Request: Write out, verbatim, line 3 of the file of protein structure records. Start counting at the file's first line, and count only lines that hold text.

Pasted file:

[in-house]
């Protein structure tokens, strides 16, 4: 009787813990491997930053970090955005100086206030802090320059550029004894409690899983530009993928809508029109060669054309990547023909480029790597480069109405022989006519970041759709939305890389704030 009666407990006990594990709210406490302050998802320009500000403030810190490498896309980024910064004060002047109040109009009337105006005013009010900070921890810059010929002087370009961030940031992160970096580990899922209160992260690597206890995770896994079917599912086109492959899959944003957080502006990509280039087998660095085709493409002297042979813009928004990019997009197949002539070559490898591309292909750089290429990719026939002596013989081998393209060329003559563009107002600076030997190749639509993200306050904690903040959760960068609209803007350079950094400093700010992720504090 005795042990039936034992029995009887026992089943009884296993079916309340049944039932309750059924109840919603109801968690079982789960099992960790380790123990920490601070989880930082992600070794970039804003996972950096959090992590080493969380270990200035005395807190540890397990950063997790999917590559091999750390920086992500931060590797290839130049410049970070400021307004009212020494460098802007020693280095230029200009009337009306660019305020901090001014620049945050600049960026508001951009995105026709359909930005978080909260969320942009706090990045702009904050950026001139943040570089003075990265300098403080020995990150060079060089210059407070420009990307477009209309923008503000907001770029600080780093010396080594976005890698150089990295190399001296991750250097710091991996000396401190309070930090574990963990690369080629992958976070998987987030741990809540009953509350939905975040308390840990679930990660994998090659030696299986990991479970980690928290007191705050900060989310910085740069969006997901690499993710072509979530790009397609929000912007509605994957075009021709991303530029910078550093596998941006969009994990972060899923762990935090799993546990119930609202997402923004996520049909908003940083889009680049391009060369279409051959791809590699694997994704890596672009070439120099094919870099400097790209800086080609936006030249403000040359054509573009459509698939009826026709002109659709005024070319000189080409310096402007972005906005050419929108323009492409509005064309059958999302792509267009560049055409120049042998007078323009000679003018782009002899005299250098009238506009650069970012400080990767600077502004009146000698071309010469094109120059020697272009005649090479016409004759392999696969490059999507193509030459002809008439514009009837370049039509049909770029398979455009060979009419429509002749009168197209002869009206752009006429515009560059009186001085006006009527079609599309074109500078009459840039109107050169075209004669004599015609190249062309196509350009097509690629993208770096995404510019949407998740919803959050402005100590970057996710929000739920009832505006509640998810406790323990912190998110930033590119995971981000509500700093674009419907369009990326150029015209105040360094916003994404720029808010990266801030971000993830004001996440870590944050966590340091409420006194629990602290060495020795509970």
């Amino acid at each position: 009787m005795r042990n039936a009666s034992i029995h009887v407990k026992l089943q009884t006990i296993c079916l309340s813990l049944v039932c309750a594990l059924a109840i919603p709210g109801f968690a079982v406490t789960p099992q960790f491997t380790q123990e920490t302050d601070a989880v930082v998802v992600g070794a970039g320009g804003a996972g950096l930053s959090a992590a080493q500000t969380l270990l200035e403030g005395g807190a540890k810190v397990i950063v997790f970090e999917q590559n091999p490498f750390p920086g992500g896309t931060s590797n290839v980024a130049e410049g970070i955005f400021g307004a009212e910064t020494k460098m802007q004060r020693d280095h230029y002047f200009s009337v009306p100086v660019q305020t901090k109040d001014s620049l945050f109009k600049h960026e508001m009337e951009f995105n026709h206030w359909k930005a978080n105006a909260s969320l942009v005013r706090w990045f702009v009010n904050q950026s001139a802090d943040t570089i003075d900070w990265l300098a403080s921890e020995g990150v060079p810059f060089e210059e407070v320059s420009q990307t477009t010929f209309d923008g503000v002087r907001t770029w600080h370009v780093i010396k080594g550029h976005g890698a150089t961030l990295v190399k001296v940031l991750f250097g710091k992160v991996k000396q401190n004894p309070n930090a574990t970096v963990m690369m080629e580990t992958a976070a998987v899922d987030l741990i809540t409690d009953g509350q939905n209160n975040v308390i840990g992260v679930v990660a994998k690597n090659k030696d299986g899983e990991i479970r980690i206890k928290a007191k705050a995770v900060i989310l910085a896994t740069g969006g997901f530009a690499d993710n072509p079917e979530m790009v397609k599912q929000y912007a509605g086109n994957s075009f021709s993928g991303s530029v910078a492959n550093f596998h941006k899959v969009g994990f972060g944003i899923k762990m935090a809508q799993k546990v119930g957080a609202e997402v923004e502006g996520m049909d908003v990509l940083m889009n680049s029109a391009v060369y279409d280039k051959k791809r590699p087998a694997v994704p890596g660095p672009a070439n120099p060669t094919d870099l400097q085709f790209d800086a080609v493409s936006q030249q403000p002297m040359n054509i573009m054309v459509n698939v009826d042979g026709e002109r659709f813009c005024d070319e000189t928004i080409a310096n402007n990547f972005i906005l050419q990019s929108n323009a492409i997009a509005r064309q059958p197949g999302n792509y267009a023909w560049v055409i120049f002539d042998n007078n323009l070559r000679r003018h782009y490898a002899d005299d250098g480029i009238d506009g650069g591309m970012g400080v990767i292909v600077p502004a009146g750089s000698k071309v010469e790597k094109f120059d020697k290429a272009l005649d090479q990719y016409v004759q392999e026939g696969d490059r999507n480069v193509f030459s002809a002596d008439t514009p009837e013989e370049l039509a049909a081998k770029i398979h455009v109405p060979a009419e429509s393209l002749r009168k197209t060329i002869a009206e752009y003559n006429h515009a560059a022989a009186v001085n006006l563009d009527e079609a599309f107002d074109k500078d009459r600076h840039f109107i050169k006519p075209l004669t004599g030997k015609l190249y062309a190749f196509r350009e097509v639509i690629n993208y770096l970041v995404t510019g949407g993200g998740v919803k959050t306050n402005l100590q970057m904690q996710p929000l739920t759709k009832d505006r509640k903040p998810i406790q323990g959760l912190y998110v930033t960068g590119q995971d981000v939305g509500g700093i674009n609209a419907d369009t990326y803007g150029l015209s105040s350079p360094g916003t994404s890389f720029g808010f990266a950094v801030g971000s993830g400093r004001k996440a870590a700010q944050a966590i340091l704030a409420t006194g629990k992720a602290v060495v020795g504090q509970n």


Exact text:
């Amino acid at each position: 009787m005795r042990n039936a009666s034992i029995h009887v407990k026992l089943q009884t006990i296993c079916l309340s813990l049944v039932c309750a594990l059924a109840i919603p709210g109801f968690a079982v406490t789960p099992q960790f491997t380790q123990e920490t302050d601070a989880v930082v998802v992600g070794a970039g320009g804003a996972g950096l930053s959090a992590a080493q500000t969380l270990l200035e403030g005395g807190a540890k810190v397990i950063v997790f970090e999917q590559n091999p490498f750390p920086g992500g896309t931060s590797n290839v980024a130049e410049g970070i955005f400021g307004a009212e910064t020494k460098m802007q004060r020693d280095h230029y002047f200009s009337v009306p100086v660019q305020t901090k109040d001014s620049l945050f109009k600049h960026e508001m009337e951009f995105n026709h206030w359909k930005a978080n105006a909260s969320l942009v005013r706090w990045f702009v009010n904050q950026s001139a802090d943040t570089i003075d900070w990265l300098a403080s921890e020995g990150v060079p810059f060089e210059e407070v320059s420009q990307t477009t010929f209309d923008g503000v002087r907001t770029w600080h370009v780093i010396k080594g550029h976005g890698a150089t961030l990295v190399k001296v940031l991750f250097g710091k992160v991996k000396q401190n004894p309070n930090a574990t970096v963990m690369m080629e580990t992958a976070a998987v899922d987030l741990i809540t409690d009953g509350q939905n209160n975040v308390i840990g992260v679930v990660a994998k690597n090659k030696d299986g899983e990991i479970r980690i206890k928290a007191k705050a995770v900060i989310l910085a896994t740069g969006g997901f530009a690499d993710n072509p079917e979530m790009v397609k599912q929000y912007a509605g086109n994957s075009f021709s993928g991303s530029v910078a492959n550093f596998h941006k899959v969009g994990f972060g944003i899923k762990m935090a809508q799993k546990v119930g957080a609202e997402v923004e502006g996520m049909d908003v990509l940083m889009n680049s029109a391009v060369y279409d280039k051959k791809r590699p087998a694997v994704p890596g660095p672009a070439n120099p060669t094919d870099l400097q085709f790209d800086a080609v493409s936006q030249q403000p002297m040359n054509i573009m054309v459509n698939v009826d042979g026709e002109r659709f813009c005024d070319e000189t928004i080409a310096n402007n990547f972005i906005l050419q990019s929108n323009a492409i997009a509005r064309q059958p197949g999302n792509y267009a023909w560049v055409i120049f002539d042998n007078n323009l070559r000679r003018h782009y490898a002899d005299d250098g480029i009238d506009g650069g591309m970012g400080v990767i292909v600077p502004a009146g750089s000698k071309v010469e790597k094109f120059d020697k290429a272009l005649d090479q990719y016409v004759q392999e026939g696969d490059r999507n480069v193509f030459s002809a002596d008439t514009p009837e013989e370049l039509a049909a081998k770029i398979h455009v109405p060979a009419e429509s393209l002749r009168k197209t060329i002869a009206e752009y003559n006429h515009a560059a022989a009186v001085n006006l563009d009527e079609a599309f107002d074109k500078d009459r600076h840039f109107i050169k006519p075209l004669t004599g030997k015609l190249y062309a190749f196509r350009e097509v639509i690629n993208y770096l970041v995404t510019g949407g993200g998740v919803k959050t306050n402005l100590q970057m904690q996710p929000l739920t759709k009832d505006r509640k903040p998810i406790q323990g959760l912190y998110v930033t960068g590119q995971d981000v939305g509500g700093i674009n609209a419907d369009t990326y803007g150029l015209s105040s350079p360094g916003t994404s890389f720029g808010f990266a950094v801030g971000s993830g400093r004001k996440a870590a700010q944050a966590i340091l704030a409420t006194g629990k992720a602290v060495v020795g504090q509970n």